table property references the
tables: section above in the TML file):
table_paths: - id: DIM_RETAPP_PRODUCTS_1 table: DIM_RETAPP_PRODUCTS join_path: - join: - C_DIM_RETAPP_PRODUCTS - id: FACT_RETAPP_SALES_1 table: FACT_RETAPP_SALES join_path: - join: - C_FACT_RETAPP_SALES
Connections contain the details and credentials necessary to connect to a database.
Connections do not have a TML representation, but can be created and modified via the data connection REST APIs. There is a connection YAML file (not TML but similar) that can be exported to save all details except for the password, but you must translate that back into a REST API call to create or update.
ThoughtSpot does not enforce uniqueness on connection names, but best practice is to give connections unique names.
Table objects represent an actual table (or view) within a database.
When importing a table through the ThoughtSpot UI, a table’s display name will default to the table’s name in the data warehouse, but you can change the display name to whatever you’d like. You can specify the display name within the TML document when creating a table via TML import by changing the
name property, while leaving the
db_table property as it was originally imported.
guid: <table_guid> table: name: <table_name> db: <database_name> schema: <schema_name> db_table: <database_table_name> connection: name: <connection_name> fqn: <connection_guid> ...
Change table properties🔗
You can replace the
connection: name: or
fqn: property to 'repoint' the table to a different data environment.
db_table properties may also be changed easily along with
connecton, assuming the schema/structure (field names and data types) are identical to the original object.
Change or add columns🔗
You can adjust the properties of existing columns or even add new column objects with TML.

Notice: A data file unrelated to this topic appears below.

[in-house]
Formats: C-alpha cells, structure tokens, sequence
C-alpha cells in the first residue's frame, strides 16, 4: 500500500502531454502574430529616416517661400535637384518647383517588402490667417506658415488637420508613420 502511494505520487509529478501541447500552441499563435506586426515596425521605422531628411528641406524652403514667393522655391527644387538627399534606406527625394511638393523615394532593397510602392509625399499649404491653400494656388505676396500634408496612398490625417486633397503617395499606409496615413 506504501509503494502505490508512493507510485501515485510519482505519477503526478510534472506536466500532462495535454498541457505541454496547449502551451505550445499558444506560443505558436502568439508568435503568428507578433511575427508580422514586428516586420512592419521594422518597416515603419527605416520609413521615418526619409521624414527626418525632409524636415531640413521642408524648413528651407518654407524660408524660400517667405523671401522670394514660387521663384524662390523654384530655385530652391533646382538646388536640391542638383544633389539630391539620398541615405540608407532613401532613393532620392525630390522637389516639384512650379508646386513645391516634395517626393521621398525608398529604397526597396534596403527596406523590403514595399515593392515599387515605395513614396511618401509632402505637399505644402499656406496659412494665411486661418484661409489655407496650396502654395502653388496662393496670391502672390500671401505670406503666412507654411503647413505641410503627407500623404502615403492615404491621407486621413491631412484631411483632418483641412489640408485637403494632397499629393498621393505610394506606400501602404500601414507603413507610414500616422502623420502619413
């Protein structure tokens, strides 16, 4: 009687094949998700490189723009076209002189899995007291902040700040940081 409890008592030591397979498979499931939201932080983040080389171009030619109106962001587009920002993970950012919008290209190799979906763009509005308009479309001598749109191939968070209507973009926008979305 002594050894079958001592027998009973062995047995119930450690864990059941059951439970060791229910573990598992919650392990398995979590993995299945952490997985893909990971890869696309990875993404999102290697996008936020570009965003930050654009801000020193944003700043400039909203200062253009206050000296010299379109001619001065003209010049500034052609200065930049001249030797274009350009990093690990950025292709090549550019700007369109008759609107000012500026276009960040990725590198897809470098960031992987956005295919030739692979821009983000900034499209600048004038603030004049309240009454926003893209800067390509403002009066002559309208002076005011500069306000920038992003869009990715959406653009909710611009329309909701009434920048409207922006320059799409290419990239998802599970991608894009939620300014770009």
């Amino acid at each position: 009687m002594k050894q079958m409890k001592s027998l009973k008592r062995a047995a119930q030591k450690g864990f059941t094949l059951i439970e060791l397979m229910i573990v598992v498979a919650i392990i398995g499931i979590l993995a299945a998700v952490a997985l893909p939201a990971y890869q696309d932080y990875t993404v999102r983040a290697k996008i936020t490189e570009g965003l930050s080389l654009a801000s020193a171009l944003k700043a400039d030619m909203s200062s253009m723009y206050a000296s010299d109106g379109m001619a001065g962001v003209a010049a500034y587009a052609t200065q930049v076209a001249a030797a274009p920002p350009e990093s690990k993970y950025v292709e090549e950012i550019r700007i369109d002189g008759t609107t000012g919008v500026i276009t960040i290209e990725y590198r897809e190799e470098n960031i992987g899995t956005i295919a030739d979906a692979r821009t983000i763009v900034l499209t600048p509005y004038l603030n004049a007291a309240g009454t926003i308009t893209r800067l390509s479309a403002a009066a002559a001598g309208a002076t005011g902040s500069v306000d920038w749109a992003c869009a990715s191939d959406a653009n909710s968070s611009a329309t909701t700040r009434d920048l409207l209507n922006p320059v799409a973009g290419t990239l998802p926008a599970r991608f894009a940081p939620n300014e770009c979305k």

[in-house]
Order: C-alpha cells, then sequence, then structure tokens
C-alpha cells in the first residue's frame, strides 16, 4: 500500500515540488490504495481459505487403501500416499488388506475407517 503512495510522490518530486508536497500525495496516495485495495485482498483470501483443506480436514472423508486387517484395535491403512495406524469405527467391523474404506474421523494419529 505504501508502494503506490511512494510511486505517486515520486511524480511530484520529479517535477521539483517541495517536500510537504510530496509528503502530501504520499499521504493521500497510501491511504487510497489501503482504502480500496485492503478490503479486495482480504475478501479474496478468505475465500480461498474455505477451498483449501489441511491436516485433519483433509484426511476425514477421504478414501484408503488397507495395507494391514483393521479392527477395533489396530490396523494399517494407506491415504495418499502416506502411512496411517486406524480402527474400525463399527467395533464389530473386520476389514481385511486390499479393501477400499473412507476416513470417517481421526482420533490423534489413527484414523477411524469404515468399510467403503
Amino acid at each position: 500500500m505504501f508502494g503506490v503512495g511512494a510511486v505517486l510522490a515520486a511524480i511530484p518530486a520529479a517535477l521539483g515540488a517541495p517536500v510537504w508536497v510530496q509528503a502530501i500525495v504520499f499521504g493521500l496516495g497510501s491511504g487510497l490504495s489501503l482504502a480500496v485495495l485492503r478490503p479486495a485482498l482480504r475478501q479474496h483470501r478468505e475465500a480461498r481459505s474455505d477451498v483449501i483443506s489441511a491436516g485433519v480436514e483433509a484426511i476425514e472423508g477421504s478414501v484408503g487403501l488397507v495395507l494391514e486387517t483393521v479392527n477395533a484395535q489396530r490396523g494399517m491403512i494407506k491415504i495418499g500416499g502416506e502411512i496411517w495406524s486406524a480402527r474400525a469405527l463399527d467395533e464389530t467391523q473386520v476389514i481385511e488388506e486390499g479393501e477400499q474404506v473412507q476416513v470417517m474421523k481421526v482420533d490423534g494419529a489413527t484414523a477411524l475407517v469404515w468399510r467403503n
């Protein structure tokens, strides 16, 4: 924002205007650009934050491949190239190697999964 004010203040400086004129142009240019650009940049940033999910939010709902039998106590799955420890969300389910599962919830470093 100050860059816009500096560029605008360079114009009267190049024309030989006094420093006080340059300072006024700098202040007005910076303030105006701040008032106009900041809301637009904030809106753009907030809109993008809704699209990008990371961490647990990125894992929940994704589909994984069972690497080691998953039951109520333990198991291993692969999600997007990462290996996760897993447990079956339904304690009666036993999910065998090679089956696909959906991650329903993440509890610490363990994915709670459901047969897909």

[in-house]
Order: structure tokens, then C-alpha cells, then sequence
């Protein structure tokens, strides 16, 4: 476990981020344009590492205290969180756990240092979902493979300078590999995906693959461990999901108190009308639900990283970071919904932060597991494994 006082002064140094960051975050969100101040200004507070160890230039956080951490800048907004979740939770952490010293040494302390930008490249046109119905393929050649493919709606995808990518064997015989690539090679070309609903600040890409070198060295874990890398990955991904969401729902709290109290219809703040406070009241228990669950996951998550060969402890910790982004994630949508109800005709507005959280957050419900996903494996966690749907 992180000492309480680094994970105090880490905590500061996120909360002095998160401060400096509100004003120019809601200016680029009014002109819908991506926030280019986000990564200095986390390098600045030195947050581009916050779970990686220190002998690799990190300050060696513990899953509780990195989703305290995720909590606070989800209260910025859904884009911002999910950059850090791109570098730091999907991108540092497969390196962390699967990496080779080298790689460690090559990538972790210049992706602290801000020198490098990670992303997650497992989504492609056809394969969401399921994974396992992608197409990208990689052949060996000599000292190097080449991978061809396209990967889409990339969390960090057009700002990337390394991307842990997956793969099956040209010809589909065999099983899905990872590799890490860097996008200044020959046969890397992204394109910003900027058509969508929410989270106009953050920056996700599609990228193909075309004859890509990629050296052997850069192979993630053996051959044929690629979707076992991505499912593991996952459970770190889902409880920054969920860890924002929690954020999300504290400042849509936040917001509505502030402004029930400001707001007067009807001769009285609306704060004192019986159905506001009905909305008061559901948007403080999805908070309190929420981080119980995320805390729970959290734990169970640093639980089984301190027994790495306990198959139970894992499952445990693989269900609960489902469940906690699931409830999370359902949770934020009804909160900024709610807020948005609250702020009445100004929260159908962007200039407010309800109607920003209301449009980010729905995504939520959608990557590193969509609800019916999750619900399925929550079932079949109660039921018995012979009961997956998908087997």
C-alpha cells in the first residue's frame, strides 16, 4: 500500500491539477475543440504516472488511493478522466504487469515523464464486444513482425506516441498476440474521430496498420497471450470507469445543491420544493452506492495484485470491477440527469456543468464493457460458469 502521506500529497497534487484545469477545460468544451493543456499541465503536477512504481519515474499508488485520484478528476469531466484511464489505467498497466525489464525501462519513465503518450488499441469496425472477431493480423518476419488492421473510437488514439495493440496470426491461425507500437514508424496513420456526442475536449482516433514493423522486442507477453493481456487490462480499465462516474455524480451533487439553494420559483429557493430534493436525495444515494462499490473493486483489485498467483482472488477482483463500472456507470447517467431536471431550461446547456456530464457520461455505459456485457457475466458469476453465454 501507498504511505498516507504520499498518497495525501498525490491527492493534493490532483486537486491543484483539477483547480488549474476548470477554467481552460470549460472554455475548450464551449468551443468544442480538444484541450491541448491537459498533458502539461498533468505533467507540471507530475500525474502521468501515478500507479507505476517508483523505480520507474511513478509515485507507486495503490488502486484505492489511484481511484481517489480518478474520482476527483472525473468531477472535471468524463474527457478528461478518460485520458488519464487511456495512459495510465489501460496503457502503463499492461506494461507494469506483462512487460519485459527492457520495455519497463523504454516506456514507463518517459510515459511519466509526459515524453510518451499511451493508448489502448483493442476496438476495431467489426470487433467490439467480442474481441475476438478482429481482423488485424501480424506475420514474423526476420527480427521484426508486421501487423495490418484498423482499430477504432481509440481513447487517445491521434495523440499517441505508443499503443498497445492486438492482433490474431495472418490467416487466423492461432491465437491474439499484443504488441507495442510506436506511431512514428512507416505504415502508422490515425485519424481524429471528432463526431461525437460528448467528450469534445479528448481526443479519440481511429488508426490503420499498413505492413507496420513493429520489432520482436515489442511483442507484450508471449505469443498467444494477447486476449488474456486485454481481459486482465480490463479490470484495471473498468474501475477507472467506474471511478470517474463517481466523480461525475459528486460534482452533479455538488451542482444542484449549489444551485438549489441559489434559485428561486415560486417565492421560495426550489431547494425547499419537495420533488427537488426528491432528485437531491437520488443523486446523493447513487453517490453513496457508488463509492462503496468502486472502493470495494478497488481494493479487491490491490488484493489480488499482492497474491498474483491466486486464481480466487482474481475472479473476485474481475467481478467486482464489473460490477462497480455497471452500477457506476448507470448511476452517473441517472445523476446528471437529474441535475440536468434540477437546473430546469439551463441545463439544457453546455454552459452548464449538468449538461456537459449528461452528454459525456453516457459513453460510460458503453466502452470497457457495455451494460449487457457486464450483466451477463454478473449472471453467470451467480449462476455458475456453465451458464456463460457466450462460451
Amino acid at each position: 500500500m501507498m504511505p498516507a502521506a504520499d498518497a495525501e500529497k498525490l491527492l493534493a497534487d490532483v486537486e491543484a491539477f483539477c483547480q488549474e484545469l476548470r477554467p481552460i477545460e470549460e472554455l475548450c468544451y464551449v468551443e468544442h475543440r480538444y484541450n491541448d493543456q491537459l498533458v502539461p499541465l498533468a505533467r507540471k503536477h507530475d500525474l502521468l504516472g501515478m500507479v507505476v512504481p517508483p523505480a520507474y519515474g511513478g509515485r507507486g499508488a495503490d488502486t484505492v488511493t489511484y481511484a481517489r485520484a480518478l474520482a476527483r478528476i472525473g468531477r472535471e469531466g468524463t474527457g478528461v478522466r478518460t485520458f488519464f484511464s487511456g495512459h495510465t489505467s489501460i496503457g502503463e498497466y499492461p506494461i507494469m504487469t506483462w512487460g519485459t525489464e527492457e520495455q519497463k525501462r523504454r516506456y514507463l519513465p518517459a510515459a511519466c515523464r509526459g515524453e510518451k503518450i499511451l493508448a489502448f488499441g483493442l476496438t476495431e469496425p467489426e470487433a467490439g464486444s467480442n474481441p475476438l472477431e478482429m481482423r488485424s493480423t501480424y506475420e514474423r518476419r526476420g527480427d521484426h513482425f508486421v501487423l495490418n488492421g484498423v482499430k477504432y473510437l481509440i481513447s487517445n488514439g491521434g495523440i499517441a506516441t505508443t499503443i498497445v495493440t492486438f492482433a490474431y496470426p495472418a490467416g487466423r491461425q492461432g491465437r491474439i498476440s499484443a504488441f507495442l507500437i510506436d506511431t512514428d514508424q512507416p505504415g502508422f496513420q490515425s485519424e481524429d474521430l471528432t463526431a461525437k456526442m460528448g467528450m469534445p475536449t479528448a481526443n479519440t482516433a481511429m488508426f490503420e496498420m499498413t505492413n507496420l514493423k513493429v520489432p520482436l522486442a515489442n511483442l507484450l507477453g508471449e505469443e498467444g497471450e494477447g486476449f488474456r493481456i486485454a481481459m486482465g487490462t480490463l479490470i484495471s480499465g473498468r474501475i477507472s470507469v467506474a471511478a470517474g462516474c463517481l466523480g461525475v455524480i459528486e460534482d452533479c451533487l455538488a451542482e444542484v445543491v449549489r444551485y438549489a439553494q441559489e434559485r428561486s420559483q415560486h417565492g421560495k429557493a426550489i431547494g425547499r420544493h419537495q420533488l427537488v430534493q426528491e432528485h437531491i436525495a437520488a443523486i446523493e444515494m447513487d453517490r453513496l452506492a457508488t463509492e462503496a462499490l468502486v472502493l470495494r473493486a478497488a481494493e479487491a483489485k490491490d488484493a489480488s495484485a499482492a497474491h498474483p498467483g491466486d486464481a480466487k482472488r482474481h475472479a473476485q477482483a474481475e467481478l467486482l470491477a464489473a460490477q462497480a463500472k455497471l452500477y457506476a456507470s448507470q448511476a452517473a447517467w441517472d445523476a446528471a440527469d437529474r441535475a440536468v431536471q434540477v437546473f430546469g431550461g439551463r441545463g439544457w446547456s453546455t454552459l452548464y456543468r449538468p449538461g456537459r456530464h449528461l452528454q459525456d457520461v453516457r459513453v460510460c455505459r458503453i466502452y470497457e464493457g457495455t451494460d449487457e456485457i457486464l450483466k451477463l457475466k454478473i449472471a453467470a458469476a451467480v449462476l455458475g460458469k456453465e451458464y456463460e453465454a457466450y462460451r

When updating an existing object, do not change both
db_column_name at the same time. The TML parser will consider this a delete of the original column and an add of a new column.
If you are modifying a package of TML for deployment to a new environment, changes to
name property have downstream effects in connected Worksheet files.
columns: - name: Sales Id db_column_name: SALESID properties: column_type: MEASURE aggregation: SUM db_column_properties: data_type: INT64
Join relationships and row-level security rules🔗
To import joins, you must import all the related Table TML files together at one time
Joins do not have separate TML representations, but are defined in the table TML in the
Row-level security (RLS) rules are defined in the
rls_rules section of the table TML. Similar to the
joins_with section, RLS rules must reference existing table objects for the TML to validate.
If you cannot upload your Table TMLs all at once and you are encountering errors with Import, you can try the following process to minimize any unresolved references:
joins_withsections from the TML document on the initial import of each table TML. Save the GUID of each newly created object where it can be referenced to the original GUID.
Check that all table objects have been created successfully on the ThoughtSpot server.
Do a second import of the TML documents with the